Number of workers employed in . . .

natural resources and mining: 1,000

construction: 6,700

manufacturing: 19,300

trade, transportation and utilities: 26,700

information: 3,300

financial activities: 7,700

professional and business services: 15,500

educational and health services: 18,600

leisure and hospitality: 13,600

other services: 4,900

government: 26,200

Average hourly earnings of production workers employed in manufacturing: $14.89

Unemployment rate: 6.5% (February 2005)

Eugene: Economy

Largest county employers Number of employees
PeaceHealth Oregon 4,125
University of Oregon 3,760
Monaco Coach Corp. 2,200
U.S. Government 2,000
Lane Community College 2,000
Lane County 1,786
Eugene School District 4J 1,651
Springfield School District 1,500
City of Eugene 1,465
McKenzie-Willamette Medical Center 1,200

Cost of Living

The Chamber of Commerce describes Eugene housing as "plentiful, varied and built to last." Eugene is the center of many environmentally friendly housing construction projects and developments. The Chamber reported that the average home sale price in 2003 was almost $169,000. The average rental price of a 3-bedroom home was $900-$1200 per month and the average 2-bedroom apartment/duplex rented for $575-760 per month in 2003.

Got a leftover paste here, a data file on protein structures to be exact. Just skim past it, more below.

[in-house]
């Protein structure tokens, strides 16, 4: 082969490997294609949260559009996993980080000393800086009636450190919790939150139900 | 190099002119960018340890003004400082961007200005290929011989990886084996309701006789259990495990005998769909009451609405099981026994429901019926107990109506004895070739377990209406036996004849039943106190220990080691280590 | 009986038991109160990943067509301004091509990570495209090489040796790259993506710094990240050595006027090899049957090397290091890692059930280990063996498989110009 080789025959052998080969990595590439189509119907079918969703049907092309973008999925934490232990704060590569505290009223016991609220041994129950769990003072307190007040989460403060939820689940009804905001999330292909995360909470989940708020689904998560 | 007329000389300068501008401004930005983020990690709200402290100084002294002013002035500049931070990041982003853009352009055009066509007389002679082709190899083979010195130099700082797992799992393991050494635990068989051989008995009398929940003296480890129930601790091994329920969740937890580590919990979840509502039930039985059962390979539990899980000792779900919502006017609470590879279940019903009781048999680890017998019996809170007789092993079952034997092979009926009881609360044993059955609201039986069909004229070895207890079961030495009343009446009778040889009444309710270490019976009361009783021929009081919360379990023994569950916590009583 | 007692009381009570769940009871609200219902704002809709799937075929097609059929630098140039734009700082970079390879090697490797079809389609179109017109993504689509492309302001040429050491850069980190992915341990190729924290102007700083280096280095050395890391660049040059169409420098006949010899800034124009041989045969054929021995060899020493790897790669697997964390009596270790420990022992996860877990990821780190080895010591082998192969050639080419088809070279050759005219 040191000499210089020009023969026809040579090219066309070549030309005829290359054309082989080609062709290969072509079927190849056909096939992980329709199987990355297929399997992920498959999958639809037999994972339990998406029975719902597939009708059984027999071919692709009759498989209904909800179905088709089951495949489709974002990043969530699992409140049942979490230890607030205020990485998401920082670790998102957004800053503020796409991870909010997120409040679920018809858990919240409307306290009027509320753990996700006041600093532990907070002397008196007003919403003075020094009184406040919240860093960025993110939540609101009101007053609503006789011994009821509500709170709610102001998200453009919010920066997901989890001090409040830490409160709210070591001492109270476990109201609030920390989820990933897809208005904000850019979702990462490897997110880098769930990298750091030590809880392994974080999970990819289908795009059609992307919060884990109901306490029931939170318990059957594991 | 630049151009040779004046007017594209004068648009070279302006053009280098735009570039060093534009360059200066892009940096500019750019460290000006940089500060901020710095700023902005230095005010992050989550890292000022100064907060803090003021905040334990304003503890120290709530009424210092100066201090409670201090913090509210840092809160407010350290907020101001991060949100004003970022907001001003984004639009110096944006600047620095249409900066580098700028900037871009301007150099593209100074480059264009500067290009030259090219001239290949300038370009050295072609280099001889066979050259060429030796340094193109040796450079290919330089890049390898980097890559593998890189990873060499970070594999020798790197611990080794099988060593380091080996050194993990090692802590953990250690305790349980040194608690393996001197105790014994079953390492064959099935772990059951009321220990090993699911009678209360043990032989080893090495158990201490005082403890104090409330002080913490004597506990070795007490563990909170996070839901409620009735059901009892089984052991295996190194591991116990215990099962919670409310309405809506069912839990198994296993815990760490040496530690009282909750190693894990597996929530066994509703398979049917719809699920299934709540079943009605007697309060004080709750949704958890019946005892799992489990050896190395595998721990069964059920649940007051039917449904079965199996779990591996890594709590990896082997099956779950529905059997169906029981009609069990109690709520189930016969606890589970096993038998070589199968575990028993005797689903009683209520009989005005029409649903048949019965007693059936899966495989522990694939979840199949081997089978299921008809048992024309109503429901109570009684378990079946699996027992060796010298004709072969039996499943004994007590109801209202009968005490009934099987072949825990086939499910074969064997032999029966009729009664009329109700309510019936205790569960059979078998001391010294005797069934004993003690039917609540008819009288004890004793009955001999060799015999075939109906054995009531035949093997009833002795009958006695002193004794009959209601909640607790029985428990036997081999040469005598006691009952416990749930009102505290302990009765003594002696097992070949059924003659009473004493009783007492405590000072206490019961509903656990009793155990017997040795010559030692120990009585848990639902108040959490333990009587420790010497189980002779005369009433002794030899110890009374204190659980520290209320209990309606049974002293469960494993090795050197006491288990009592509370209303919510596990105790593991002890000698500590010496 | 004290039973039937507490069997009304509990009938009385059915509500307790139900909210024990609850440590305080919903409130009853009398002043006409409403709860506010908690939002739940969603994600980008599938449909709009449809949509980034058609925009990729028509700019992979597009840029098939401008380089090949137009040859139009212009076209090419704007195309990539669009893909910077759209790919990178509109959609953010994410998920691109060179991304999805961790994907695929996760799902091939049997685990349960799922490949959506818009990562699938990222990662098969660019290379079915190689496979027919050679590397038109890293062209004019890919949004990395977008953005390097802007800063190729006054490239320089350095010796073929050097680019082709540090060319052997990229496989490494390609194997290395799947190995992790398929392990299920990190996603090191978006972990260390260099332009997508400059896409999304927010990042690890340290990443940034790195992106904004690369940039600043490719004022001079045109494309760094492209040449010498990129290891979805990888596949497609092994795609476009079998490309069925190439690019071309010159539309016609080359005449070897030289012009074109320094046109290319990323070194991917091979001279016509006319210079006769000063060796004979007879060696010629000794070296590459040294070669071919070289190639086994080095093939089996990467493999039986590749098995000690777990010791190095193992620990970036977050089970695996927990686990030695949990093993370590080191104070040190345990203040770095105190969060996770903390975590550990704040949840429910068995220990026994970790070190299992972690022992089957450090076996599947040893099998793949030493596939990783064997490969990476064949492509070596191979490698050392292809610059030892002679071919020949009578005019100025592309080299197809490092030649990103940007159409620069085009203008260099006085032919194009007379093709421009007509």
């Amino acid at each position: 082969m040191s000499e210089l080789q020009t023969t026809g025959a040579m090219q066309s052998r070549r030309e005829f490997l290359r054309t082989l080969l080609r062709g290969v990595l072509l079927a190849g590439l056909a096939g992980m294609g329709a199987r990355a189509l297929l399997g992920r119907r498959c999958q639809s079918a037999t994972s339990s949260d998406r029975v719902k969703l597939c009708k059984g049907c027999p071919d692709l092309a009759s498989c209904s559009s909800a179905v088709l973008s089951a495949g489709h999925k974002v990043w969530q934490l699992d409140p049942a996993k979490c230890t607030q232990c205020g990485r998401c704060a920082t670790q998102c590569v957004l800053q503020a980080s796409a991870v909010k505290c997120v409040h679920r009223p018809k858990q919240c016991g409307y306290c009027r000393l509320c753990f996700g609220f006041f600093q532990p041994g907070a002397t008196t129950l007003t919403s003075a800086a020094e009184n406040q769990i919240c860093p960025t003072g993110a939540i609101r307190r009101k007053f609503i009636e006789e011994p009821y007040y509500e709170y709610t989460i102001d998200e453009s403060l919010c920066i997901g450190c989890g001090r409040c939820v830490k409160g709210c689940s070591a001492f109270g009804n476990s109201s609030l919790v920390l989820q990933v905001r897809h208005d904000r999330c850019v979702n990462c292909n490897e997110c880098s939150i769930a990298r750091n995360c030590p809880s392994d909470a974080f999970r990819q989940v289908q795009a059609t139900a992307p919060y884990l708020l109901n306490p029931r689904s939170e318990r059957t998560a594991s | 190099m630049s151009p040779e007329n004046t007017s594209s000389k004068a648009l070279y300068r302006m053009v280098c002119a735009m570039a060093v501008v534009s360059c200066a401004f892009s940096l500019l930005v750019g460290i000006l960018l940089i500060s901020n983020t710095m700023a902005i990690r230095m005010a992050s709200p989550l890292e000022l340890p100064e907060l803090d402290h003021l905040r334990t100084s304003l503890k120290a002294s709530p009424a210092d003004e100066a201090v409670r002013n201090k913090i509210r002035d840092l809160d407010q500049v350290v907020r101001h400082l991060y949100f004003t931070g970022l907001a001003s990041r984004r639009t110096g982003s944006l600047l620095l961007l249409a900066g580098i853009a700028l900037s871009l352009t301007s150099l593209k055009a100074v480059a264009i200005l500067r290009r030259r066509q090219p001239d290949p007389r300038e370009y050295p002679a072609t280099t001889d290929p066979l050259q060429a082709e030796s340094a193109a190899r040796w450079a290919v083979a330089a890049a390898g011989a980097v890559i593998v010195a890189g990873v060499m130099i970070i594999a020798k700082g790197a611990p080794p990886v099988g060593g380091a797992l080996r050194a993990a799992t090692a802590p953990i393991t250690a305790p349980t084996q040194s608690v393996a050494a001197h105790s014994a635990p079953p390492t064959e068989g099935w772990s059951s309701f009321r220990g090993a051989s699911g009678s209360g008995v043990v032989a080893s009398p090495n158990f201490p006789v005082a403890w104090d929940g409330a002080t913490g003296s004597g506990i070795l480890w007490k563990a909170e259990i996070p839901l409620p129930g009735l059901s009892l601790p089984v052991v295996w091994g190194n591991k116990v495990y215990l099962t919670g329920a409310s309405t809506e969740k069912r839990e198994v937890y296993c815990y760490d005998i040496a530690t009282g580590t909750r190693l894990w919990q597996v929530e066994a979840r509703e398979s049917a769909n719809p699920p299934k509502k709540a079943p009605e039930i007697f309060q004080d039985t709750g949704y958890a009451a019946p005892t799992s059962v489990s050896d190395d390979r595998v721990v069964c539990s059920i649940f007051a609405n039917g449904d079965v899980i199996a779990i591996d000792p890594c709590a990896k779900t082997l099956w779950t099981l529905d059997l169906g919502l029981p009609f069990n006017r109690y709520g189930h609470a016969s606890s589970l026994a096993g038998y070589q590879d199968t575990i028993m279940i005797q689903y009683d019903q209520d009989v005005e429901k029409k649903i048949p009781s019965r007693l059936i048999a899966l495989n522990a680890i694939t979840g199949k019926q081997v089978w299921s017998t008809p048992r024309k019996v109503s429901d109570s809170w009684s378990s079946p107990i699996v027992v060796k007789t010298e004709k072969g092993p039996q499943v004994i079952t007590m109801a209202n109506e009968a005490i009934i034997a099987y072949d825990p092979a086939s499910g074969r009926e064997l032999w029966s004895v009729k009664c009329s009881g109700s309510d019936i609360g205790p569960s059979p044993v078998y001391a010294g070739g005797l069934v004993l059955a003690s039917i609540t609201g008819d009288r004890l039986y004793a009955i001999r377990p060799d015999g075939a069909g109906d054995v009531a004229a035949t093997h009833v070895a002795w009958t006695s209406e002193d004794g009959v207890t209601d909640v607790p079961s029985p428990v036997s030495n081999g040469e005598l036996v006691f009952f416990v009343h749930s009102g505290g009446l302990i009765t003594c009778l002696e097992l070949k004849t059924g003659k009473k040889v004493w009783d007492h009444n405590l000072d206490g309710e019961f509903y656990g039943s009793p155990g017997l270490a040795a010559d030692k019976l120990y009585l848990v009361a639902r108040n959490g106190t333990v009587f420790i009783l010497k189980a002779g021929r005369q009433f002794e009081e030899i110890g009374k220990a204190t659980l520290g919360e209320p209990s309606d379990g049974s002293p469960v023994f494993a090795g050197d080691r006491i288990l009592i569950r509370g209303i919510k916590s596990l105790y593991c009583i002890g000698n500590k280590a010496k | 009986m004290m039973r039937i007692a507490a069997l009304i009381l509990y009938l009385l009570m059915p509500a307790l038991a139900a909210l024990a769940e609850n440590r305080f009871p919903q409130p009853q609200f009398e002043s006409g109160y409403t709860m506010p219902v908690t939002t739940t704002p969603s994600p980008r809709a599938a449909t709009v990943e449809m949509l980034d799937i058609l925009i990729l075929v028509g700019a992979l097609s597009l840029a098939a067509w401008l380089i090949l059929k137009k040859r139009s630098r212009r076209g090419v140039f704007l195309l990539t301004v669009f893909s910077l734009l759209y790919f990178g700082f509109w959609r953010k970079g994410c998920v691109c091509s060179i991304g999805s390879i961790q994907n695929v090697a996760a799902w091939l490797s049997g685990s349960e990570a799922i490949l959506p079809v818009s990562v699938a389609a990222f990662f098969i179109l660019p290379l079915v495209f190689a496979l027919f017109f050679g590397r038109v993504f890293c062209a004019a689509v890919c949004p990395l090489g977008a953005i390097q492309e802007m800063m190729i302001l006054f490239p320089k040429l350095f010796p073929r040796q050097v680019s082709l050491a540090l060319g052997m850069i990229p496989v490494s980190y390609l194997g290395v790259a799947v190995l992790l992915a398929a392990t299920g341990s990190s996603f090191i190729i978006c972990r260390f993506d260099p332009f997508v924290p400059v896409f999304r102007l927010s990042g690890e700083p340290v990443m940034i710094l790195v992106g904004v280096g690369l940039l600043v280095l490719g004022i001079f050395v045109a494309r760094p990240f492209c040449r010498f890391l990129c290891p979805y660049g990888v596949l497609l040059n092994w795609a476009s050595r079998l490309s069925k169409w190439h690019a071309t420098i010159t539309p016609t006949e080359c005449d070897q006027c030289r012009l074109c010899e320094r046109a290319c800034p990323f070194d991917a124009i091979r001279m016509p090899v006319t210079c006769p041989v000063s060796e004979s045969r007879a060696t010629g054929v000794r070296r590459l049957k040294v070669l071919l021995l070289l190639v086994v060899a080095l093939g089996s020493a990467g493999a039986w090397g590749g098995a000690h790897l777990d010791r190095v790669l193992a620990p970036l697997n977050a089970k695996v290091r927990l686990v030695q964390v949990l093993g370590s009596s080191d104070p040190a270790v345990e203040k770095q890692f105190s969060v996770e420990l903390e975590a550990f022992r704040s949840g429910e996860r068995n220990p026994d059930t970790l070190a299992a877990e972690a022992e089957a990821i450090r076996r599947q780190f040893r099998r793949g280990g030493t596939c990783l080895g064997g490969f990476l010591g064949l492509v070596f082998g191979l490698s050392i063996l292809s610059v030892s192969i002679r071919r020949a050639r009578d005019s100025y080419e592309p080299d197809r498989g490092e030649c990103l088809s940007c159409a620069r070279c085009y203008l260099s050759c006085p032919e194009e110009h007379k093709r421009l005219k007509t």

The following is a summary of data regarding key cost of living factors for the Eugene area.

2004 ACCRA Average House Price: Not reported

2004 ACCRA Cost of Living Index: Not reported

State income tax rate: Ranges from 5.0% to 9.0%

State sales tax rate: None

Local income tax rate: None

Local sales tax rate: None

Property tax rate: Real Property tax rate for the city of Eugene is $5 to $10 per $1,000 assessed valuation (2005)

Economic Information: Eugene Area Chamber of Commerce, 1401 Willamette Street, Eugene, OR 97401; telephone (541)484-1314; fax (541)484-4942. Lane Metro Partnership, PO Box 10398, Eugene, OR 97440; telephone (541) 686-2741; fax 686-2325; email Oregon Employment Department, 875 Union Street N.E., Salem, OR 97301; telephone (503)378-4824 or (800) 237-3710; email